Canadian literature | Sidney's English 372 Blog (3)


Cooper, Guy H. “Coyote in Navajo Religion and Cosmology.”Canadian Journal of Native Studies, 1987, pp. 181–193.

“Green Grass, Running Water.”Wikipedia, Wikimedia Foundation, 18 Apr. 2019,,_Running_Water#Merging_oral_and_written_tradition.

“Key Themes.”CanLit Guides, 22 Nov. 2013,

King, Thomas.Green Grass, Running Water. HarperCollins e-Books, 2016.

Paterson, Erika. “Lesson 2:2.”English 372 99C Canadian Studies,

Robinson, Harry.Living by Stories: a Journey of Landscape and Memory. Ed. Wendy Wickwire. Vancouver: Talonbooks, 2005. e-book.

Rose, Marion. “Moon Talk – Coyote by Marion Rose.”Fine Art America,–coyote-marion-rose.html.

Posted on February 24, 2020 by SidneyScharf

Hello! These are the three blogs that I want you to evaluate. The first one is the introduction blog and this blog is one of my favourites because I talk about how I plan to apply the knowledge that I gain in this course to my future career. And I also talk about a really amazing film called Edge of Knife which I really wanted to tell you about.

The second blog is from lesson 1.2 and in this blog I was discussing the last chapter in Chamberlin’s book If This is Your land where are your Stories. And the reason why I chose this blog is because the chapter taught me more about Indigenous stories and how these stories are not entirely fiction and how they often have a lot of facts and real history in them. I feel that the chapter inspired me to speak about how Indigenous stories have been treated unfairly as society often views these stories as purely fiction.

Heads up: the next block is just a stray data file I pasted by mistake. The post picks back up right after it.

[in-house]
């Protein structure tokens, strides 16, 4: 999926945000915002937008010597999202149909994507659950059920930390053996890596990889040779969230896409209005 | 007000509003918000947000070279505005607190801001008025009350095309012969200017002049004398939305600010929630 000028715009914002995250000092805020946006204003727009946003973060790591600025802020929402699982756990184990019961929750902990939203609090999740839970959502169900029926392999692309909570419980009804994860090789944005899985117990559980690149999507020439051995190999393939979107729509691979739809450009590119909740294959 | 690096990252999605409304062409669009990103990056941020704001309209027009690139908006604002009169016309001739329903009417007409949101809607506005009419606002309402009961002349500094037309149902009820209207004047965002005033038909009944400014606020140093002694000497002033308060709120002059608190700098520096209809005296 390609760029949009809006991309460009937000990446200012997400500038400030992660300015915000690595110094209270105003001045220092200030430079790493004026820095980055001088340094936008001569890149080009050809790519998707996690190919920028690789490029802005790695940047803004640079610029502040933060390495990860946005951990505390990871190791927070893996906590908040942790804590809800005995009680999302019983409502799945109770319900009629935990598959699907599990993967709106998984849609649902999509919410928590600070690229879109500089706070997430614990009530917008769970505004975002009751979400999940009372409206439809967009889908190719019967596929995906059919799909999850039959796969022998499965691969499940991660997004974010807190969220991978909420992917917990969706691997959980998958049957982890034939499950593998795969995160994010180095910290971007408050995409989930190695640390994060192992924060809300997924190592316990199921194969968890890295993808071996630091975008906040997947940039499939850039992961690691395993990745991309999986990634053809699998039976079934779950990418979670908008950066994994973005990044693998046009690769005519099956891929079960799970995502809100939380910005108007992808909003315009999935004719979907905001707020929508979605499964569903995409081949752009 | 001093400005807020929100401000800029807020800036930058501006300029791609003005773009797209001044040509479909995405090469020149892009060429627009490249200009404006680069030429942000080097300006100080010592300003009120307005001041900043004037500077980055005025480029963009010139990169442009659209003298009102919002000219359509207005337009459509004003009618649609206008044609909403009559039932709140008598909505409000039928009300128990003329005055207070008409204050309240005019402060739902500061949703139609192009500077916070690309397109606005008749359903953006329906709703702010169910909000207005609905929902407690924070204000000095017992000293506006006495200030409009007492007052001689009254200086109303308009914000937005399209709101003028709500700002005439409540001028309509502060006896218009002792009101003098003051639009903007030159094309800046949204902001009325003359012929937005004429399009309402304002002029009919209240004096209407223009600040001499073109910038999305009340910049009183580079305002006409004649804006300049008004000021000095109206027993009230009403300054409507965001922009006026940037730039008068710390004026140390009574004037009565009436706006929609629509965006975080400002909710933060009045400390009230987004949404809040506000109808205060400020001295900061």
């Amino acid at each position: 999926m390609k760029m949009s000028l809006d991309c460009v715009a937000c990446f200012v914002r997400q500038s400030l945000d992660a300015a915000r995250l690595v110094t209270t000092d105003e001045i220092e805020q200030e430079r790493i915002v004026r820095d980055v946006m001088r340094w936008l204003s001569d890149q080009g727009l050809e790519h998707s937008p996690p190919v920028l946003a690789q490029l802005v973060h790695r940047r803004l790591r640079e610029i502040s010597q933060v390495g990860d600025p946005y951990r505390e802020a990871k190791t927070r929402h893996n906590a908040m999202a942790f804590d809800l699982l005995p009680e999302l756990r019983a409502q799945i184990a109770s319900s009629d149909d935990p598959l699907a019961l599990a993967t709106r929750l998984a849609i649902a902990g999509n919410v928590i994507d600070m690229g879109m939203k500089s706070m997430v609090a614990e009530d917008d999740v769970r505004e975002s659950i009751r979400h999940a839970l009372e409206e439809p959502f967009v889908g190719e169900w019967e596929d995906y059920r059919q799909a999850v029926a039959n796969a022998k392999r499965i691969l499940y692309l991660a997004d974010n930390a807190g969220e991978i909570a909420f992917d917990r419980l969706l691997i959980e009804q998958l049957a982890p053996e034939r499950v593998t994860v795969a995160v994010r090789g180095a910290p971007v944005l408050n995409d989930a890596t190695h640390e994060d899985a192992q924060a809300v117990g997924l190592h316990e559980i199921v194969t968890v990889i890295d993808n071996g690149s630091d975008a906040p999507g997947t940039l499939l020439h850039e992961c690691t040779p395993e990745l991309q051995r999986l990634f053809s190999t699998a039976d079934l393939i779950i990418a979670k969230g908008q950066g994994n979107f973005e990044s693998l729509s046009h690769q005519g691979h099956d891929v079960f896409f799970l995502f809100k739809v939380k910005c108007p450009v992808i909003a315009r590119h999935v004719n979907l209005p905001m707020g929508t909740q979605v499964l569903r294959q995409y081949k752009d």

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The third blog is the most recent one that I wrote and this one is from lesson 2.3. regarding how Robinson’s story “Coyote Makes a Deal with King of England ” uses oral syntax. I liked this blog because I am fascinated by the concept of oral syntax. I thought that it was impossible to write down an oral story and still preserve some of the storyteller elements until I saw how oral syntax can be used. * On a side note just wanted to inform you that I made a mistake in this blog that one of my peers pointed out to me I kept referring to Robinson as the writer because his name is on the cover of the book as the author and I should have been referring to Wickwire as the writer because she was the one who was actually writing in the oral syntax.

Posted on February 19, 2020 by SidneyScharf